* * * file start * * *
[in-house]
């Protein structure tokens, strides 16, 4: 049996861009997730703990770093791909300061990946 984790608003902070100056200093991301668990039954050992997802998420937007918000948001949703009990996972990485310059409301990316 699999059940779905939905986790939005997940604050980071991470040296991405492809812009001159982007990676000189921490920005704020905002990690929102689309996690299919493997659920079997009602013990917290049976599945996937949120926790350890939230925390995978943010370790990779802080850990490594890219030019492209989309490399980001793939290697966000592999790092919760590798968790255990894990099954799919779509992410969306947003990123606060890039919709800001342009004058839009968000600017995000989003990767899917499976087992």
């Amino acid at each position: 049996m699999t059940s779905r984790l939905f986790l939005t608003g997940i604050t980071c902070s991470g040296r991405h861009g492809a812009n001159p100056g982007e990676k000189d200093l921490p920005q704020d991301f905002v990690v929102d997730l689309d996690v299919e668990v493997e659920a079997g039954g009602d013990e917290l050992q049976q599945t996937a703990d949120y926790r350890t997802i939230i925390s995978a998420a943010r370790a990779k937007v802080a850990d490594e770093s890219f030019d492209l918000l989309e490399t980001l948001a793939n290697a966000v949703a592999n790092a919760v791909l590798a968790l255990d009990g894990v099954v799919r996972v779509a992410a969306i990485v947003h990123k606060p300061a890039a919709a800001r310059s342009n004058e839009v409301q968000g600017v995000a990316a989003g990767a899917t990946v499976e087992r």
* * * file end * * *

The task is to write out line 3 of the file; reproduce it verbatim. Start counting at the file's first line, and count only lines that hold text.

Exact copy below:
């Amino acid at each position: 049996m699999t059940s779905r984790l939905f986790l939005t608003g997940i604050t980071c902070s991470g040296r991405h861009g492809a812009n001159p100056g982007e990676k000189d200093l921490p920005q704020d991301f905002v990690v929102d997730l689309d996690v299919e668990v493997e659920a079997g039954g009602d013990e917290l050992q049976q599945t996937a703990d949120y926790r350890t997802i939230i925390s995978a998420a943010r370790a990779k937007v802080a850990d490594e770093s890219f030019d492209l918000l989309e490399t980001l948001a793939n290697a966000v949703a592999n790092a919760v791909l590798a968790l255990d009990g894990v099954v799919r996972v779509a992410a969306i990485v947003h990123k606060p300061a890039a919709a800001r310059s342009n004058e839009v409301q968000g600017v995000a990316a989003g990767a899917t990946v499976e087992r």